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International collaboration could reduce smoking prevalence, MU researchers find

Despite different economies and resources, a comparison between U.S. and Turkey smoking rates and regulations demonstrates ways to help people stop smoking

Dec. 07, 2017

Story Contact(s):
Sheena Rice, ricesm@missouri.edu, 573-882-8353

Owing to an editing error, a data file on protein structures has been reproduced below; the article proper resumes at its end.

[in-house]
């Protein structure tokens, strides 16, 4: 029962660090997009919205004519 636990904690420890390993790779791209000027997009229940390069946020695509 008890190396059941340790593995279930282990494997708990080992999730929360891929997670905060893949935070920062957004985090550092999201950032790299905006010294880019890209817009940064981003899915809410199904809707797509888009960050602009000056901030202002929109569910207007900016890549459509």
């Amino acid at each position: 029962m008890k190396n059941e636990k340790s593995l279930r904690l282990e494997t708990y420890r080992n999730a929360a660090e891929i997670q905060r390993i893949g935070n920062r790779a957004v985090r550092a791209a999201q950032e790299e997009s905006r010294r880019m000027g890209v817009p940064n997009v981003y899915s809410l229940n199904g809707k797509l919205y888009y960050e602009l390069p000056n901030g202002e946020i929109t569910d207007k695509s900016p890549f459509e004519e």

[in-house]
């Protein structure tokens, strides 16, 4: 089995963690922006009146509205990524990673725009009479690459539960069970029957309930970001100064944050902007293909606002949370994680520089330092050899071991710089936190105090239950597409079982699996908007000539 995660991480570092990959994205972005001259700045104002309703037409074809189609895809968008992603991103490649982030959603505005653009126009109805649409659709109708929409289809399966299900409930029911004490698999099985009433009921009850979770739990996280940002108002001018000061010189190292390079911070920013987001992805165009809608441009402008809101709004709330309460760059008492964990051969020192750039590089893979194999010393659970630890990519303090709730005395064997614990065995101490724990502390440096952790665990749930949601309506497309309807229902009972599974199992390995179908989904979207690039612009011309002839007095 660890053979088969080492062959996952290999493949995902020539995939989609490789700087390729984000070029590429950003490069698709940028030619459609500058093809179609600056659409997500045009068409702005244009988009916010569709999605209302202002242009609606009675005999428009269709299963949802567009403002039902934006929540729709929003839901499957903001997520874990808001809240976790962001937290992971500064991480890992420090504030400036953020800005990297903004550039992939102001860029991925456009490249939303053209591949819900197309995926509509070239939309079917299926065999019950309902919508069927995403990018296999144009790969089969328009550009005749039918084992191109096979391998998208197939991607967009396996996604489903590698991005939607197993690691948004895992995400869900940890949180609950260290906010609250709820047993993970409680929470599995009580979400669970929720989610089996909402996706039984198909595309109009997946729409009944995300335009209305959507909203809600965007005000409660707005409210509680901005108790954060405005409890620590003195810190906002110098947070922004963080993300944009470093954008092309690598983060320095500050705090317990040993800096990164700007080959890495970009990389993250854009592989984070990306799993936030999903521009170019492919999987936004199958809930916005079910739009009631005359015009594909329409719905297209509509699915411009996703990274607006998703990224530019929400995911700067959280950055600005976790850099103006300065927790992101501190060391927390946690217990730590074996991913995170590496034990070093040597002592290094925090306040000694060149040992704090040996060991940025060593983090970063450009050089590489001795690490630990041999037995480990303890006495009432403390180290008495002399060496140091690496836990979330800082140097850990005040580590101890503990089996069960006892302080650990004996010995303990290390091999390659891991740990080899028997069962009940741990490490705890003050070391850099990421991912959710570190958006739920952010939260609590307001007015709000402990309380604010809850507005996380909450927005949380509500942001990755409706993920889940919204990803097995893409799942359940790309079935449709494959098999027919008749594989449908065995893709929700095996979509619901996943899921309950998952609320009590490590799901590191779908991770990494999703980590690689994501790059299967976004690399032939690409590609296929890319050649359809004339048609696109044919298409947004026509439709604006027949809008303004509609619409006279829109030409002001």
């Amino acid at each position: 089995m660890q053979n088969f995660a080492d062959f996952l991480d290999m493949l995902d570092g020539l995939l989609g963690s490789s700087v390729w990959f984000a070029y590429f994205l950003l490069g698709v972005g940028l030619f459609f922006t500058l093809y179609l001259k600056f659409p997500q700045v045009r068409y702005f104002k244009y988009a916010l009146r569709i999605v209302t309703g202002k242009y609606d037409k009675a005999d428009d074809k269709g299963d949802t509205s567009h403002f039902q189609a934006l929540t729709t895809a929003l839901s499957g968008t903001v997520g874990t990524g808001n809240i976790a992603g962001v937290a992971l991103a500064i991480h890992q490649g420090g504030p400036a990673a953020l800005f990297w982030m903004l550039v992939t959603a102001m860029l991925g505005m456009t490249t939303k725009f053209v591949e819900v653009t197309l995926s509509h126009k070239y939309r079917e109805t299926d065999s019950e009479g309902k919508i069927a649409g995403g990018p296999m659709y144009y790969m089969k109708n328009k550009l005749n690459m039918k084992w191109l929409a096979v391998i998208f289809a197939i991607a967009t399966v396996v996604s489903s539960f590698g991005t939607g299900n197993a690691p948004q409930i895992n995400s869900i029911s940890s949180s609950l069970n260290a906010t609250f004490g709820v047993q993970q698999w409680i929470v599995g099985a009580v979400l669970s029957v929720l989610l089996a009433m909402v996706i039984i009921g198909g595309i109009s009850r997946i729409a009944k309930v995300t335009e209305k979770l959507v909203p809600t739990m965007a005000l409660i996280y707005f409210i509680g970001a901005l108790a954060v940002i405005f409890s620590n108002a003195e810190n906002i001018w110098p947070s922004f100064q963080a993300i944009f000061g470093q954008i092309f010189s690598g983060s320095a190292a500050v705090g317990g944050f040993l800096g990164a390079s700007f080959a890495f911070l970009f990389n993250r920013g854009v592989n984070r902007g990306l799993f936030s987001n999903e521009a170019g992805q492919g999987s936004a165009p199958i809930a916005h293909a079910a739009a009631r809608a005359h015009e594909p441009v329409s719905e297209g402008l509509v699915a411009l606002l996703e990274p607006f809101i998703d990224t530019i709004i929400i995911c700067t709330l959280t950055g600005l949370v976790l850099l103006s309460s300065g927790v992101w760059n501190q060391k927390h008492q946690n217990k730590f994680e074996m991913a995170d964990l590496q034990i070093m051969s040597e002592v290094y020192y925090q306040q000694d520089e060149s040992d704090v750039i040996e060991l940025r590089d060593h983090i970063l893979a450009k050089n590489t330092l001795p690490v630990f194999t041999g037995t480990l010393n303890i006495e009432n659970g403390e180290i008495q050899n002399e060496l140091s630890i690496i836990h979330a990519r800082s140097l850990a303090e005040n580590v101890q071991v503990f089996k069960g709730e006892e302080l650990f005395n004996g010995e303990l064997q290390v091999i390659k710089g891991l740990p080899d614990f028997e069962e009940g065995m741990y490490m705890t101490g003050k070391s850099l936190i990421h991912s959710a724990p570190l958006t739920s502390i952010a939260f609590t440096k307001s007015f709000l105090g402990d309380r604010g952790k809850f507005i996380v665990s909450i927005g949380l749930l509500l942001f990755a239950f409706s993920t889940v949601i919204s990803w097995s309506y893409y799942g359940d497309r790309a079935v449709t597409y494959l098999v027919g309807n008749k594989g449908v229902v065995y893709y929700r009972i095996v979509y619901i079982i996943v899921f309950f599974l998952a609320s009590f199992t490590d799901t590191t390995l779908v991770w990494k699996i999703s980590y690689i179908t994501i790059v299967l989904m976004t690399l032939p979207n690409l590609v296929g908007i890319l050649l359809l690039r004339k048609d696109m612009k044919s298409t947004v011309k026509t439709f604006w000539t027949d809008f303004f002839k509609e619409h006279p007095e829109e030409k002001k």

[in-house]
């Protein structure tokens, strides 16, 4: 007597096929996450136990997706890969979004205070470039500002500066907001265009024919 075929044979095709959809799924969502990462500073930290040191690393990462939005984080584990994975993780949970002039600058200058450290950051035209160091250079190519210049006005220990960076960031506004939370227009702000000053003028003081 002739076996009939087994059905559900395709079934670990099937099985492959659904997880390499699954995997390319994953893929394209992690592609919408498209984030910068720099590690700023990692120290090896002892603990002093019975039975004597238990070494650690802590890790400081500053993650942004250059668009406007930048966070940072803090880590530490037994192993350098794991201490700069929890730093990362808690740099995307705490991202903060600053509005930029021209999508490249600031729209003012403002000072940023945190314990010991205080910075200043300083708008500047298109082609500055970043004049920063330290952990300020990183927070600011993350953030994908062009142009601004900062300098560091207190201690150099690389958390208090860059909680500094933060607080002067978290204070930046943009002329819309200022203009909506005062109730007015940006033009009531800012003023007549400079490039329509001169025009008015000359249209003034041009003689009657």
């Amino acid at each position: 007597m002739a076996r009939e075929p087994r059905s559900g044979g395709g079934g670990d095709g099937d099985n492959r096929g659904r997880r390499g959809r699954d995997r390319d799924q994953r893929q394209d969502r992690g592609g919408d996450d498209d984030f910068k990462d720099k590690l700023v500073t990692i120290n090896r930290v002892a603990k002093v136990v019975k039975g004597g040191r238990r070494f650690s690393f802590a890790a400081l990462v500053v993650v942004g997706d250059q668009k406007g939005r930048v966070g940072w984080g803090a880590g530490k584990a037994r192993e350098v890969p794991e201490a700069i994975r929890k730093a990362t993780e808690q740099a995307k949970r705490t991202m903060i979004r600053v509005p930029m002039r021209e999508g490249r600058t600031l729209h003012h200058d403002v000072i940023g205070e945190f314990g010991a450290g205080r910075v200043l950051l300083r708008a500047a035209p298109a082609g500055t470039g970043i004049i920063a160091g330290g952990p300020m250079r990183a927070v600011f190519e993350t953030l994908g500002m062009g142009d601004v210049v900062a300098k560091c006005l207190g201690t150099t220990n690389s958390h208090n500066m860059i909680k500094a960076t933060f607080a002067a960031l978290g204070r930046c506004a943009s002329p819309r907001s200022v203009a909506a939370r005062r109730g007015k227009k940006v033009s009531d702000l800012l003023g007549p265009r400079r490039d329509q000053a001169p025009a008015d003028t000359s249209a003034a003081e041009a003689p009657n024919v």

COLUMBIA, Mo. – According to the World Health Organization, approximately 80 percent of the world’s more than 1 billion smokers live in low-and middle-income countries, where the burden of tobacco-related illness and death is the heaviest. Despite the high smoking rates in these countries, little research has been completed comparing smoking rates across countries with different economies. In a new study comparing smoking rates and regulations between the U.S. and Turkey, Mansoo Yu, associate professor of social work at the University of Missouri, found the rate of current smoking is higher in Turkey at 27 percent compared to the U.S. at 18 percent. Additionally, he found the cessation rate is higher in the U.S. at 25 percent compared to 22 percent in Turkey. The researchers hope the findings from this comparison can help health officials and policymakers find ways to reduce global tobacco use.